You can meet her from 01 February in Australia then she'll be flitting about in the UK from 01 March so keep an eye out will you? If you see her leaning on a shelf in a bookstore somewhere please carry her home and make sure she puts herself to good use in the kitchen??
If you are new to Japanese cuisine and find it all a bit daunting this is a friendly way to jump on in. The book shows you how to utilise traditional, often healthy, Japanese ingredients in more familiar "western" style recipes, using simple techniques.
The origins of Yoshoku cuisine stem from the opening of trading ports within Japan and consequently an influx in available international foods in the 70's. The clever Japanese adapted these strange foreign foods to suit their own tastes, shaking it all up with ingredients and flavours both familiar and comforting to them - and doozo! a newly blended cuisine was born. The cooking style went out of fashion for a while but is now making a comeback - becoming "cool" again with the young folk.
Popular and old fashioned Yoshoku recipes include Omu-raisu (a thin omelette wrapped around seasoned rice), Katsu-Kare (pork cutlet curry) and Hambaagaa (hamburger) and while you will find a nod to this standard Yoshoku fare within the pages of the book -it is really more about contemporary ideas and flavour combinations - all easy to prepare and 'totemo oishii!!' (if I do say so myself...). If you missed out last time around - please look out for the re-release of 'Yoshoku' on February 01 2011.
For those of you who already own a copy and have cooked from it I would love to hear your feedback.
My next book, on sale next year, will delve a little deeper into traditional cuisine and food culture - but more on that later.
Yoshoku by Jane Lawson
Published by Murdoch Books
Photography by Mikkel Vang
Styling by (the rather gorgeous and talented) Christine Rudolph
|Chilled tofu and tomato salad|
|Pork with Nashi|
|Umeshu (plum wine) granita|
|and yes! sake cocktails! of course...|
Thursday, January 20, 2011
What do you drink when you dine with a sake brewer? What about when there are two of them - each enormously proud of their own brand and wanting you to sample as many as possible?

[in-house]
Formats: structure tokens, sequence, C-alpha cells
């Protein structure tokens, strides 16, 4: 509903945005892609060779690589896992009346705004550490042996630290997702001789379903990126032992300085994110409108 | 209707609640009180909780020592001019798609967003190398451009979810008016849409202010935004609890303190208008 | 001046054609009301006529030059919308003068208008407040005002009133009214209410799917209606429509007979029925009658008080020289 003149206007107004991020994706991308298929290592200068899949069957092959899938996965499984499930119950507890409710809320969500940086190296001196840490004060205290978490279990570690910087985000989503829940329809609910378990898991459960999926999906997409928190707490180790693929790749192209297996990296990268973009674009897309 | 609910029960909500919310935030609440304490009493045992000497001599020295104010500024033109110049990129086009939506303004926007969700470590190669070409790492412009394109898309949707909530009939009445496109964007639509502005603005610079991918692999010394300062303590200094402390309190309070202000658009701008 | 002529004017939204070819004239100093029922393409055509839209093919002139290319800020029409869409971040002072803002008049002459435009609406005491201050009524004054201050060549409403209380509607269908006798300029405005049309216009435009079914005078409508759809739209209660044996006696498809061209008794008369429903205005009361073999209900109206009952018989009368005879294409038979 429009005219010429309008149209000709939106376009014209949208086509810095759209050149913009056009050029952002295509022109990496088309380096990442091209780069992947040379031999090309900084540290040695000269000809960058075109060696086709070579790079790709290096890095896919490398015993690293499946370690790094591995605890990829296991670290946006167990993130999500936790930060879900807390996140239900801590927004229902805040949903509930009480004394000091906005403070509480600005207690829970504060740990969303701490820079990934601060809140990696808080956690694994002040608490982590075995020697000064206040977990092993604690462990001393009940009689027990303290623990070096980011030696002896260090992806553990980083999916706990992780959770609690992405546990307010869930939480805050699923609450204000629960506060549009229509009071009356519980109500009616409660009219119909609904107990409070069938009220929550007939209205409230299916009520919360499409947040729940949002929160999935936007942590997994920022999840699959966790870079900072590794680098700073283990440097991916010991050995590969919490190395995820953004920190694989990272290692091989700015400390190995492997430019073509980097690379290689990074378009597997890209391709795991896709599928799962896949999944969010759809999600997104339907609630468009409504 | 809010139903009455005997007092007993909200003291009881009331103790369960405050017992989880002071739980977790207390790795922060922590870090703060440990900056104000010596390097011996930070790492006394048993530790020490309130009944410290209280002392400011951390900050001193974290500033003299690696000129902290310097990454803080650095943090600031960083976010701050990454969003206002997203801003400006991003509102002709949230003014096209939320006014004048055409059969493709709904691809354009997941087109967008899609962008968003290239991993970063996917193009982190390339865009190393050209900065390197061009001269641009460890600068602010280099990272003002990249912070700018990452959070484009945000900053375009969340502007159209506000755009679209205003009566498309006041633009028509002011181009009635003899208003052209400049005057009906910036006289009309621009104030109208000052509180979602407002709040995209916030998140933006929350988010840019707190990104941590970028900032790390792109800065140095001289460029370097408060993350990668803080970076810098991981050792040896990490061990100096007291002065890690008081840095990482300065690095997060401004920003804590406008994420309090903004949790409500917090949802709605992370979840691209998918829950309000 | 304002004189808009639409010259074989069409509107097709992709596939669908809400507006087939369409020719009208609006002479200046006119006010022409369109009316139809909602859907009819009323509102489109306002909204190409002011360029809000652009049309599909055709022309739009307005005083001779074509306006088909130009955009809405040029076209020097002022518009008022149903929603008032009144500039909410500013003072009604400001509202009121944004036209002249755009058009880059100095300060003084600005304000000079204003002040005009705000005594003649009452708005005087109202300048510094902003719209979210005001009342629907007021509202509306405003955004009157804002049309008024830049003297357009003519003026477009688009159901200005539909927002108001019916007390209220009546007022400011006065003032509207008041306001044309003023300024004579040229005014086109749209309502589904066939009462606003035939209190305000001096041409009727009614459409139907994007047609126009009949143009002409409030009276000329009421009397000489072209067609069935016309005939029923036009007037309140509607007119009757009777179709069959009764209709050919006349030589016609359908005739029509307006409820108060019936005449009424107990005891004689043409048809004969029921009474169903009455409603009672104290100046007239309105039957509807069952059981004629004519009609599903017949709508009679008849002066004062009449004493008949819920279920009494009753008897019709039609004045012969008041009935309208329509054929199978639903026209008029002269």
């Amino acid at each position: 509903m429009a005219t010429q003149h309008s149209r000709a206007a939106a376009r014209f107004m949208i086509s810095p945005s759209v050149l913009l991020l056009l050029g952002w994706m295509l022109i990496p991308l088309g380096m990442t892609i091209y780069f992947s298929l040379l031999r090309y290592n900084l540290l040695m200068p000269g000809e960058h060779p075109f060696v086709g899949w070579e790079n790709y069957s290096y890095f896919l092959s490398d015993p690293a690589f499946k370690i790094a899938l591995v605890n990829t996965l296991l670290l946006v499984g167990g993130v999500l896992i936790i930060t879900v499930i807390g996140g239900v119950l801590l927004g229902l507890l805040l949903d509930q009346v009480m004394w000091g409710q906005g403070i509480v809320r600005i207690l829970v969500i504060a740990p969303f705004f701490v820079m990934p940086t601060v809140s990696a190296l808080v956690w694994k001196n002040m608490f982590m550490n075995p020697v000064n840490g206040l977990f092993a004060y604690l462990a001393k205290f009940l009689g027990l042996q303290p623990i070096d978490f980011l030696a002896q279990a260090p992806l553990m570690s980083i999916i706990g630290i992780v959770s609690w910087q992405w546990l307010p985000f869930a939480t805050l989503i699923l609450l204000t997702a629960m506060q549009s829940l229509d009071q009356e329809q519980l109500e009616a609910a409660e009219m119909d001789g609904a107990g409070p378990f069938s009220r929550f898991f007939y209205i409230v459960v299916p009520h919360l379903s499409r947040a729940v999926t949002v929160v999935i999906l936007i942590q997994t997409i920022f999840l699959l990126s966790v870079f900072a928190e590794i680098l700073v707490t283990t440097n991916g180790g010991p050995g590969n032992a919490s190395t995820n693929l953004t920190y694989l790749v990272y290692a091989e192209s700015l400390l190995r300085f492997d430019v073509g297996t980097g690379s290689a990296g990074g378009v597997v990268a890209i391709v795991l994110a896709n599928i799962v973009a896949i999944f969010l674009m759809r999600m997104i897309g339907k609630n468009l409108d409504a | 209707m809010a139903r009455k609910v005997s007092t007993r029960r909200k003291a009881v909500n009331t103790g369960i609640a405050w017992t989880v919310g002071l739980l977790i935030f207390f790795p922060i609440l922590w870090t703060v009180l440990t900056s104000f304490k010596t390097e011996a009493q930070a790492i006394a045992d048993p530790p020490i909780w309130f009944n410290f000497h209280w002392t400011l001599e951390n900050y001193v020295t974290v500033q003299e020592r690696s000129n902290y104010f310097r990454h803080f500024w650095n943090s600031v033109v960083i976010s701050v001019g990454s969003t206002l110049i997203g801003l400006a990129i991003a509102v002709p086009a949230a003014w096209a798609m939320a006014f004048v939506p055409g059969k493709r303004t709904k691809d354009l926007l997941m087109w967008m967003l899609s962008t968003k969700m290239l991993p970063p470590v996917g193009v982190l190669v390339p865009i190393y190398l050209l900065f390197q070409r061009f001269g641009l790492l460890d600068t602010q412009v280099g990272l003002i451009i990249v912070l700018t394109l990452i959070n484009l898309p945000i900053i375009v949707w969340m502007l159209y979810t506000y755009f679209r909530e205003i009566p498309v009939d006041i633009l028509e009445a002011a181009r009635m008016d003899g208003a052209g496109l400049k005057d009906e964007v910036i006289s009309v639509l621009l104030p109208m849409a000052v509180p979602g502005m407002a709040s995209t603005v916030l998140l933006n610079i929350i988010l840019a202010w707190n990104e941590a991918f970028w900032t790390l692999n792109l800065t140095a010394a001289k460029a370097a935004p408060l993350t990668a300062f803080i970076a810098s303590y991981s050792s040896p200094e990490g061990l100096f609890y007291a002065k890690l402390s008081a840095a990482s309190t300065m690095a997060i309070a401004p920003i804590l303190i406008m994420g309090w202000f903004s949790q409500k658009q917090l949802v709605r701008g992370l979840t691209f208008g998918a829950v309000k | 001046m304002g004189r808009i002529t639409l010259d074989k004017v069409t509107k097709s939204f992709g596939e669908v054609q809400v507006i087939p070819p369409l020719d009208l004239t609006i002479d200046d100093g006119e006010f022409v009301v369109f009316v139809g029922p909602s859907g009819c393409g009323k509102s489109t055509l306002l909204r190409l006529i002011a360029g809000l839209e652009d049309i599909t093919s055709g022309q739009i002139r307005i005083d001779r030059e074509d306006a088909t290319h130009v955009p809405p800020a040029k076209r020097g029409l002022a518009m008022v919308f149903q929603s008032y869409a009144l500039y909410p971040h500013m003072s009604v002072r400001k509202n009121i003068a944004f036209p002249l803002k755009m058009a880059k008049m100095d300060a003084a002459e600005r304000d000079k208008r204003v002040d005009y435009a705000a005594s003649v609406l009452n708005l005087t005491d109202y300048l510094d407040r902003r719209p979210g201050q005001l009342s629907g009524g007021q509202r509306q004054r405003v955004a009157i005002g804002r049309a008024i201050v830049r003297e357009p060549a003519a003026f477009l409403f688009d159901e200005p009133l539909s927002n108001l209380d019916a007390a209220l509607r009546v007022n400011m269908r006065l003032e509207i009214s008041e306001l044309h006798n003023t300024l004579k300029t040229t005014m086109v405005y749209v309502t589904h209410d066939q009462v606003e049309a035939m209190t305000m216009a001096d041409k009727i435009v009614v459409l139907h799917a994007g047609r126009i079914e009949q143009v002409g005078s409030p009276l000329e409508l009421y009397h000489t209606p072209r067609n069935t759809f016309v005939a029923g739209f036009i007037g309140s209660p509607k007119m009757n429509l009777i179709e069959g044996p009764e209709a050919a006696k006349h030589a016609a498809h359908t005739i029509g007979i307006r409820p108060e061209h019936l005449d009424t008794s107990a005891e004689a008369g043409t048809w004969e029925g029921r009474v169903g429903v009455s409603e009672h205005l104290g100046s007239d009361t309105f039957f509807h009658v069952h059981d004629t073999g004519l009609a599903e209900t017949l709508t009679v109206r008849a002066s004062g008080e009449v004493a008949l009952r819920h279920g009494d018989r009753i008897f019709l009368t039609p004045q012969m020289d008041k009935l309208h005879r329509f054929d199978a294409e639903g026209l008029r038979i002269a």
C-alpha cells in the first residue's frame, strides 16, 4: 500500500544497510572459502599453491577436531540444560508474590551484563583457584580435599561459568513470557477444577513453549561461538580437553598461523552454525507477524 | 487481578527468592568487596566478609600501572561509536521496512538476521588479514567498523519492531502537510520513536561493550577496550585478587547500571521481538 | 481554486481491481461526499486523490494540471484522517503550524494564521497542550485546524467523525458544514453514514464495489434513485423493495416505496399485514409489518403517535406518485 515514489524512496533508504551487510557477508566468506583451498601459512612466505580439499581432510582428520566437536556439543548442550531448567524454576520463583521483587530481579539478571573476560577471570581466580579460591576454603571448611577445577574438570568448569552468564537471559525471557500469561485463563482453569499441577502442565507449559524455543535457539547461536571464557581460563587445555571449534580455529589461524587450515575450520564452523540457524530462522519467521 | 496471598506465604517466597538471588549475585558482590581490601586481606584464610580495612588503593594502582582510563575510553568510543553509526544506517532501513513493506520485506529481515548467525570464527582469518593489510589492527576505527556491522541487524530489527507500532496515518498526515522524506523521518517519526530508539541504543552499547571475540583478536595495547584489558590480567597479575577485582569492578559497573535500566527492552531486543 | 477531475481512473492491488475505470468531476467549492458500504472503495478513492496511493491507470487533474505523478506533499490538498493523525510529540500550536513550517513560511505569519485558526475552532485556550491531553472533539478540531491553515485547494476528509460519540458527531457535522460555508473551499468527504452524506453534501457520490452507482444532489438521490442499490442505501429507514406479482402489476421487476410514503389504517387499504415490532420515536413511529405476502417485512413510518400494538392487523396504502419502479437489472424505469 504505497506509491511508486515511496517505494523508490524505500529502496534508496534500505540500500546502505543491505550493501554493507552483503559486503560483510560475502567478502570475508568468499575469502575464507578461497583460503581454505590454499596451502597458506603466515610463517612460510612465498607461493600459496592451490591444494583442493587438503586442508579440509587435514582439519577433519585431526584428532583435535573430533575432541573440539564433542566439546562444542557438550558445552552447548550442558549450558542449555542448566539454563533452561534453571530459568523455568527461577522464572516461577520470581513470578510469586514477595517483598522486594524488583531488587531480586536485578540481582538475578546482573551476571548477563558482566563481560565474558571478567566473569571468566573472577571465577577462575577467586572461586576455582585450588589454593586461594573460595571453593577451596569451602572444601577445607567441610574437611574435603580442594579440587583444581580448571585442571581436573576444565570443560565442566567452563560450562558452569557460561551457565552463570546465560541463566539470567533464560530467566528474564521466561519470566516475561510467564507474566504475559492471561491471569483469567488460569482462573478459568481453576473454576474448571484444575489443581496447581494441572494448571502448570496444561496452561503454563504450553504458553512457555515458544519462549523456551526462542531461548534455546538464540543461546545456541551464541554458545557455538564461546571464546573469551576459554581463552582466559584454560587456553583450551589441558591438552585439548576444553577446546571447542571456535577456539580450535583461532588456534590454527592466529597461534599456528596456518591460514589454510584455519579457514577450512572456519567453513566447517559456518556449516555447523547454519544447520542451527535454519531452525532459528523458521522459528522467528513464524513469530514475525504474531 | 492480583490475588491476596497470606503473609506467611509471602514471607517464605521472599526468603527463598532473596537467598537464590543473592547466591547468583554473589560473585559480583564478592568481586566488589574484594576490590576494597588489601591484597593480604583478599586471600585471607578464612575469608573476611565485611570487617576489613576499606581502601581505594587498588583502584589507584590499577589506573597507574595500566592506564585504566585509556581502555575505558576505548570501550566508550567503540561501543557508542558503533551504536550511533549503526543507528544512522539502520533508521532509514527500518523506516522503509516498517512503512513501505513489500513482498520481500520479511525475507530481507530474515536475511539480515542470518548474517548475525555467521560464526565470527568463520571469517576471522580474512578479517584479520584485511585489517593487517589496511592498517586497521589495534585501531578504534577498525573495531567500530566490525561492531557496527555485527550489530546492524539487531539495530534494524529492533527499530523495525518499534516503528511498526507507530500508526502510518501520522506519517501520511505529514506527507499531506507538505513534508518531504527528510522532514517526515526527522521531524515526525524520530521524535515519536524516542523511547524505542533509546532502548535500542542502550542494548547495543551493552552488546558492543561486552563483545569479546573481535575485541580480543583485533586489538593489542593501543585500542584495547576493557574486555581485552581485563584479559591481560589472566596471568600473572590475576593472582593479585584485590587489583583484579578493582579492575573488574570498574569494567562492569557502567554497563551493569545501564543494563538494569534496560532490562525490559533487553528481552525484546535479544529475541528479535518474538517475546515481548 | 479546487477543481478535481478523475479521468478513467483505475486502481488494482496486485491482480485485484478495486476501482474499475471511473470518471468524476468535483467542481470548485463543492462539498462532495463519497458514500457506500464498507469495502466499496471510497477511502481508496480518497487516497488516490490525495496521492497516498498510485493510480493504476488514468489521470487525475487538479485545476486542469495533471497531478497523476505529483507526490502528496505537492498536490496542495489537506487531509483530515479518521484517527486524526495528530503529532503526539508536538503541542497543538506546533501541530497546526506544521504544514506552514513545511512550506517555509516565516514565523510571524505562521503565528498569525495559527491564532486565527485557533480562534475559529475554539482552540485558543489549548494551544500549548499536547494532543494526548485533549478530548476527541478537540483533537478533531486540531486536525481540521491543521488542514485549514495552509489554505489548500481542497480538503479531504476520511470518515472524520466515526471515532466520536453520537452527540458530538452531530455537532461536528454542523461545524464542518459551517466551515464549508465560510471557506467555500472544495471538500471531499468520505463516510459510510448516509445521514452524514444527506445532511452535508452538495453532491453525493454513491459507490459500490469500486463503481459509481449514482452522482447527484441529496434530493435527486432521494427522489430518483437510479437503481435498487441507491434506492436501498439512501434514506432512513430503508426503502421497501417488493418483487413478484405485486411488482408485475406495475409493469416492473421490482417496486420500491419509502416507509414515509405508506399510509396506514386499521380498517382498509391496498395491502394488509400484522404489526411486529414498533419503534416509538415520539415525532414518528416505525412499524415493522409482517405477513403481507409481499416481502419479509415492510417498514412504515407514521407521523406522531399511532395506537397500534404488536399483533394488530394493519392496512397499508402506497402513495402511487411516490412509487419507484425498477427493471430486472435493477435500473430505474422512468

You may note that the table becomes very messy and photos a little blurry? well that about sums up the state I was in by the end of the evening. We were also dining with a passionate food importer/exporter so no prizes for guessing that we were also royally stuffed!
Yaoya is a cracking izakaya in Demachi-yanagi run by a very friendly husband and wife team with a great sense of humour - and hospitality of course. Seafood is king here however, Yaoya, meaning vegetable shop is named for the chef's family's history in the veggie trade and as such the greens are also handled with great respect. The bespoke Kozaemon junmai sake below displays a caricature of the chef - illustrating his quest for good times. The long box in front contains salts from all over the world - although I am not sure when you would need them as every morsel was perfect just as it was.
The standard izakaya "over-pour" - a generous sign of things to come... .
Tamagoyaki (omelette), Fresh nishin (herring) with Koji (rice mould also used in sake manufacture) and Tara (re-hydrated cod) cooked in soy and mirin.
Crisp skin from the maguro - fish crackling - yum!
thick, slightly sweet, cloudy sake - containing the same bacteria as yoghurt
The night ended with "TKG" - Tamago Kake Gohan - beaten egg is poured over piping hot rice and mixed in with chopsticks, cooking it very lightly. The sloppy but incredibly delicious end to the meal (why are eggs so good in this country?!?!) was accompanied by miso soup and pickles, preserves and toasty nori for in between bites... sooooo good. An excellent way to soak up the insane amount of sake that was floating around our systems.
To find the restaurant - exit out the west mouth of the Demachi-yanagi shotengai (shopping arcade) - turn right and walk a few minutes -you will find it on your left - just look for the bottle display out the front as per the first pic in this post.